Threads in the Urban Fabric: Patterns of Non-Elite Housing at Pompeii

Gorham, Robert, History of Art and Architecture - Graduate School of Arts and Sciences, University of Virginia
Dobbins, John, Department of Art, University of Virginia

This study presents the first comprehensive GIS analysis of the full range of non-elite, working class housing in ancient Pompeii at the time of its destruction in 79 CE. Using the presence and absence of particular architectural features to identify discrete units of property, a new survey of the city reveals a wide spectrum of domestic arrangements that resist interpretation by traditional models, those that have focused on atrium house examples. Turning instead to middle- and lower-class housing, this project engages Pompeii on three mutually-informative levels: the city, its neighborhoods, and its discrete residences to paint a fuller picture of the city and its inhabitants.

Toward these goals, a series of spatio-statistical tools in GIS software are employed to interrogate the location, attributes, and diversity of non-elite houses throughout Pompeii’s urban fabric, revealing never-before-seen patterns in the siting and distribution of residential property types. The GIS analyses furthermore identify the locations of neighborhoods of non-elite housing at Pompeii, illuminating elements of the urban armature that either promote or discourage their clustering. Finally, by reconsidering the architecture, decoration, and artifactual remains of working-class houses in Pompeii, this project explores the performance of non-elite identities, offering a new understanding of the built and lived environments of Pompeii’s middle- and lower-class citizens.

A new approach promises to transform the typical narrative by shifting academic discourse towards overlooked, popular issues of Pompeian urbanism and domestic studies. By viewing Pompeii through the lens of the non-elites, the city is shown to have pronounced patterns in its urban topography that reveal, among other trends, a spatial zone in which most middle-class housing appears. The diverse and socially distinct neighborhoods identified through the GIS analyses correspond to theorized locations of ancient Pompeian vici, the voting districts centered around crossroads shrines and built from a working-class core of citizens. Also employing Latin texts from the Republic and Empire concerned with the house as a social index, this study associates a series of banking records with specific properties and endeavors to place residents of varied status back in their homes. These literary details are corroborated by the physical elements of the houses and their positions in the city. What emerges from this multivalent and interdisciplinary examination is a new understanding of the ancient conception of status as it is documented by the archaeological record. In short, this dissertation proposes a reading of non-elite identity at Pompeii that is built from the most populous, yet neglected body of evidence: the homes of the majority residents, the middle- and lower-classes that lived in, worked throughout, and shaped the city, just as they were shaped by it.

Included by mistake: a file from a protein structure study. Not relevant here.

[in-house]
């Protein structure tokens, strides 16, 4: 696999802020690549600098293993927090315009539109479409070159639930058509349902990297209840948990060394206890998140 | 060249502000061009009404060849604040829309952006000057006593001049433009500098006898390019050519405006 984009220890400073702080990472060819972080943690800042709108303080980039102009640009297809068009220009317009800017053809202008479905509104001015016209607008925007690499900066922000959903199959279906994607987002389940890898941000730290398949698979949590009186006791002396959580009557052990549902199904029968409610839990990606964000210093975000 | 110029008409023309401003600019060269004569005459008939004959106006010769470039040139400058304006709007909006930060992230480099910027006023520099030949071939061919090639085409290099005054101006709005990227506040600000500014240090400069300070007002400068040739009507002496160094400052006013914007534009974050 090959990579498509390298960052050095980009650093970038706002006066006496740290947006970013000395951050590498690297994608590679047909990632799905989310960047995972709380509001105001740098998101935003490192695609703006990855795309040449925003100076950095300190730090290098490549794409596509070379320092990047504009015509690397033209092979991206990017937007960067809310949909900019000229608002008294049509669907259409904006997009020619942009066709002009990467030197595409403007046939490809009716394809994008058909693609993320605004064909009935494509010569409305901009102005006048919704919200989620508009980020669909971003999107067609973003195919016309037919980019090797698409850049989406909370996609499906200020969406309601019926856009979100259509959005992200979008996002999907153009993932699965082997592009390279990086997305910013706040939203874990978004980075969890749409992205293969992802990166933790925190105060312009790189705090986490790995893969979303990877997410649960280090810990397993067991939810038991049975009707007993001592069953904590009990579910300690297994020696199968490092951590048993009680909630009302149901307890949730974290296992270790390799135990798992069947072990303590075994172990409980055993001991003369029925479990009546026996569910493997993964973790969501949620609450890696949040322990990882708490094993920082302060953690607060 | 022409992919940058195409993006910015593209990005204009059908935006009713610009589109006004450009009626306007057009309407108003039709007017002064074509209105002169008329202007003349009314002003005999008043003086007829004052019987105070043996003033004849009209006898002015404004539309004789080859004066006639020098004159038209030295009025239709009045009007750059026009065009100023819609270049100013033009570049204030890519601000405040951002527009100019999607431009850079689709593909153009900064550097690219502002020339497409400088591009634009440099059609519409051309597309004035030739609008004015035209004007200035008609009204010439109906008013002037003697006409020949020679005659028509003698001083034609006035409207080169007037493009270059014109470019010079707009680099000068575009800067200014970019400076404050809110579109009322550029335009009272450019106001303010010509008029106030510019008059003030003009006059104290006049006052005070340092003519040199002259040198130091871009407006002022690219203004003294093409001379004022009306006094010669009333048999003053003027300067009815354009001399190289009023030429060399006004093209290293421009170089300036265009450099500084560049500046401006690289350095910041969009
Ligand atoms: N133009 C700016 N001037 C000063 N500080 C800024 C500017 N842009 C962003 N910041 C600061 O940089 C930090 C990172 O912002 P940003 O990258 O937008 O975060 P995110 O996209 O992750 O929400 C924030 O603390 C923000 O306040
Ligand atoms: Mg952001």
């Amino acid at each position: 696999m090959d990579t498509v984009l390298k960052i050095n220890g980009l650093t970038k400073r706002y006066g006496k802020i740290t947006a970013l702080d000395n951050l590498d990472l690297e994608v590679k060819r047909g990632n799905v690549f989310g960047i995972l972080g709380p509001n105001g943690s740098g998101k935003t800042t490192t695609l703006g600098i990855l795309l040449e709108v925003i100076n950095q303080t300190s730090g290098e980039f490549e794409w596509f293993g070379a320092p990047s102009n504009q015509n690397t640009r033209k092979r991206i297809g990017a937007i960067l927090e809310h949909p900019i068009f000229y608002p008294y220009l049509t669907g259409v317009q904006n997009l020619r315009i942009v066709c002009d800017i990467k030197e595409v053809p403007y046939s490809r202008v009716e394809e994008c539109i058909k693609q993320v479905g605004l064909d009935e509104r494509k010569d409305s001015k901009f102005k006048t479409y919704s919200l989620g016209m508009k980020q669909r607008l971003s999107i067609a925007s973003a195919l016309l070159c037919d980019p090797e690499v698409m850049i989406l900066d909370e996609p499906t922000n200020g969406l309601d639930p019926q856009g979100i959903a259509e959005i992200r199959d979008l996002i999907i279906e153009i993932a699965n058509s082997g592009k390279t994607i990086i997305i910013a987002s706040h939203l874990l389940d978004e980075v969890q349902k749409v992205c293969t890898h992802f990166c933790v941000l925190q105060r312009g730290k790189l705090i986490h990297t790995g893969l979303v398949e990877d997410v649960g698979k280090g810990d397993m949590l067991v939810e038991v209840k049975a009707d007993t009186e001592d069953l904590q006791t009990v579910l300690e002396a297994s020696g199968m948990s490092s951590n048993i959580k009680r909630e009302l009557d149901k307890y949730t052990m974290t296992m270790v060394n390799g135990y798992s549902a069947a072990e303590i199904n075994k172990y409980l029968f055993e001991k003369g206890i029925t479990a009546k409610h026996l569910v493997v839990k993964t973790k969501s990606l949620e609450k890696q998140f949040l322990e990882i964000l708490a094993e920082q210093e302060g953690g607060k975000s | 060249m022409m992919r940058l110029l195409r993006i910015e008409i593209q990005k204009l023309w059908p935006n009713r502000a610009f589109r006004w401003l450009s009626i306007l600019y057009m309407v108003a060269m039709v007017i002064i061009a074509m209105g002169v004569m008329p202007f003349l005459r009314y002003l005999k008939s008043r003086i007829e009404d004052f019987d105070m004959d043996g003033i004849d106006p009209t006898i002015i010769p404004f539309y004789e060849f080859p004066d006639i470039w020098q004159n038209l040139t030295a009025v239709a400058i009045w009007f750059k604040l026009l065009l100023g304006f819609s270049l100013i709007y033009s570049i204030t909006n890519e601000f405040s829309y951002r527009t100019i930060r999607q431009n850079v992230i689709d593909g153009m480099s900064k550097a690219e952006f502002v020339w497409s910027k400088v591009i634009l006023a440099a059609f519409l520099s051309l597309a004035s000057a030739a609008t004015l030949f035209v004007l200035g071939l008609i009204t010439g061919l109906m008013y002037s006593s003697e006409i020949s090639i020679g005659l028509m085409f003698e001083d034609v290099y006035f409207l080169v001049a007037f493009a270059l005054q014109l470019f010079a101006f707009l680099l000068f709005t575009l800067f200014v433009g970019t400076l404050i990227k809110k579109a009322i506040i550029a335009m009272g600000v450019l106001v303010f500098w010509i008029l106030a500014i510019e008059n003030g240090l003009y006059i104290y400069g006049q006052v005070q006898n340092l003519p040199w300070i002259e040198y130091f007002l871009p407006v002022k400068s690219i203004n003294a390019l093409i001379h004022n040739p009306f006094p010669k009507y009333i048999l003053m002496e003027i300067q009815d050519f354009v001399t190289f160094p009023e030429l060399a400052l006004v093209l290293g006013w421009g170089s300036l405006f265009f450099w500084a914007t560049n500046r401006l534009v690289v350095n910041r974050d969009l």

PHD (Doctor of Philosophy)
Pompeii, Urbanism, Houses, GIS, Archaeology
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